THE SANDS ARE lonely in the fall. On those broad New Jersey beaches, where the rollers sprawl inward in ridges of crumbling snow, the ocean looks almost wistfully for its former playmates. The children are gone, the small brown legs, the toy shovels and the red tin pails. The familiar figures of the summer season have vanished: the stout ladies who sat in awninged chairs and wrestled desperately to unfurl their newspapers in the wind; the handsome mahogany-tanned lifesavers, the vamperinoes incessantly drying their tawny hair, the corpulent males of dark complexion wearing ladies' bathing caps, the young men playing a degenerate baseball with a rubber sphere and a bit of shingle. All that life and excitement, fed upon hot dogs and vanilla cones, anointed with cold cream and citronella, has vanished for another year.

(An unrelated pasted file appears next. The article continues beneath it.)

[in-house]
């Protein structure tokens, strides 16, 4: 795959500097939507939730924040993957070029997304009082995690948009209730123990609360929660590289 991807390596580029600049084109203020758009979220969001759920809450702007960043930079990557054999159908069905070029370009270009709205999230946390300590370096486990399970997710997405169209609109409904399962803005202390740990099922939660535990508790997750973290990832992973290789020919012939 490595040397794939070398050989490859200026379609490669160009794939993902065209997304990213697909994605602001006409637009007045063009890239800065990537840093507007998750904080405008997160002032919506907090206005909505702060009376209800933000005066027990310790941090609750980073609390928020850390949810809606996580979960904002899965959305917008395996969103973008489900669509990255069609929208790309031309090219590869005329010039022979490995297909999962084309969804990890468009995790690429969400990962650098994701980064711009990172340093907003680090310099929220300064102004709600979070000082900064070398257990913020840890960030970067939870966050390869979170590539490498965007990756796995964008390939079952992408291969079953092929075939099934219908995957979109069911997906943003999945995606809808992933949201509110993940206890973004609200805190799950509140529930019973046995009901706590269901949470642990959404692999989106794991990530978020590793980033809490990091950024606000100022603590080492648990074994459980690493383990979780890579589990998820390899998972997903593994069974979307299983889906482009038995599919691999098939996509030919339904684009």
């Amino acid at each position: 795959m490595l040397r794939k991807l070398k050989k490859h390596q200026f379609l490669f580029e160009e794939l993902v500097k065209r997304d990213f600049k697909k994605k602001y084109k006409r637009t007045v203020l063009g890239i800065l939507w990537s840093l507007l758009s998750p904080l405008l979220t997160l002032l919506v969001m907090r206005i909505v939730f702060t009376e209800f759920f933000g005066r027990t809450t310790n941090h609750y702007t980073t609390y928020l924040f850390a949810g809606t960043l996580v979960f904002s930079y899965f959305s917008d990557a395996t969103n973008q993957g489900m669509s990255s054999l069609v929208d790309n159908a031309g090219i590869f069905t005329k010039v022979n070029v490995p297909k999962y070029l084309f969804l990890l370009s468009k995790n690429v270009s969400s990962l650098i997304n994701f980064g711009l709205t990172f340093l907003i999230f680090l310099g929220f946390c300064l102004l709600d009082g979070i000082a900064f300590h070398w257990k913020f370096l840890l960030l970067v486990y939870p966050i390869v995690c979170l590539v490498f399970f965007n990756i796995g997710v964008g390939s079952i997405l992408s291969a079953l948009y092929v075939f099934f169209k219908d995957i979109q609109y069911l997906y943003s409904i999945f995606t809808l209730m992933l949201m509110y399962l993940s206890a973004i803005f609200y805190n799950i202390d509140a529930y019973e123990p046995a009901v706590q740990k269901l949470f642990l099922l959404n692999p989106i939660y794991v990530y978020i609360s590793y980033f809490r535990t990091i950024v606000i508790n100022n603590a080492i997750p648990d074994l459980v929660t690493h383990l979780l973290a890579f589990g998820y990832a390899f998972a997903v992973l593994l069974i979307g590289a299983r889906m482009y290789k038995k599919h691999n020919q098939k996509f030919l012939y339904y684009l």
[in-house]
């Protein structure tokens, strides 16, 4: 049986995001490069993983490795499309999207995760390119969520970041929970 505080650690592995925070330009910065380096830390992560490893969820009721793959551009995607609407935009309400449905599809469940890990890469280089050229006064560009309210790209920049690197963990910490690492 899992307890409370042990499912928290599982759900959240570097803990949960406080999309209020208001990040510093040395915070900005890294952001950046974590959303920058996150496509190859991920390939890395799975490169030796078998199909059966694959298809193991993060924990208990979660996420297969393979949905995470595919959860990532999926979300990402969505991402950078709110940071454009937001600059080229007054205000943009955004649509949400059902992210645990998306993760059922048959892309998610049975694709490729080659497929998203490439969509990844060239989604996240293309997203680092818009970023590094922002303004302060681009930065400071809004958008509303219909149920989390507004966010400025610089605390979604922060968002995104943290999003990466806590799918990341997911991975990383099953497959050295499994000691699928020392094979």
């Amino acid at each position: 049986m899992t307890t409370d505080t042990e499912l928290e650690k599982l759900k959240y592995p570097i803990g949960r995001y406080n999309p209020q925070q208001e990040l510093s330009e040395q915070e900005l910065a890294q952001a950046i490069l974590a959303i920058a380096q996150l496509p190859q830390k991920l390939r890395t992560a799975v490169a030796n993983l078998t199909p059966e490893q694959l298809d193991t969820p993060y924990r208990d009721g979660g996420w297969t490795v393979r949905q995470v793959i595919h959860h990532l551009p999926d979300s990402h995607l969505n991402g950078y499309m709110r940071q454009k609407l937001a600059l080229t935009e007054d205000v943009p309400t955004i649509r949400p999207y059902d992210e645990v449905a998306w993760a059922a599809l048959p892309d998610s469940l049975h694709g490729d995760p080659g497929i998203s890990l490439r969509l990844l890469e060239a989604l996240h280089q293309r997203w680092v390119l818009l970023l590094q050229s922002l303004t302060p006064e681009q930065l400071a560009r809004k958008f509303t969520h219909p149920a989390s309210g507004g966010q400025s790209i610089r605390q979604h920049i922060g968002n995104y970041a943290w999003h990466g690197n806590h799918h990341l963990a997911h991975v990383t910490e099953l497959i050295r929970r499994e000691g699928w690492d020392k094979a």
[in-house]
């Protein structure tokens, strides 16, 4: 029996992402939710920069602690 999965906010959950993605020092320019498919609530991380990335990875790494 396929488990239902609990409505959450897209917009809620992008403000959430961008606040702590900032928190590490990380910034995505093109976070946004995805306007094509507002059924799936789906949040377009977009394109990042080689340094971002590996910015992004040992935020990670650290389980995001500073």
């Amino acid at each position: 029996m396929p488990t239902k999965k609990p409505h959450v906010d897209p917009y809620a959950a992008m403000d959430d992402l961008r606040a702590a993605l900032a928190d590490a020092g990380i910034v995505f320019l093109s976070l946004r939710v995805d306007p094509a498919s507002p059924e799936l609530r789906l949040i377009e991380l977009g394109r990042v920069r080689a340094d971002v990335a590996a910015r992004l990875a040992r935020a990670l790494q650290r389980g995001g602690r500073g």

From "The Shore In September," by Christopher Morley. From Travels in Philadelphia, 1920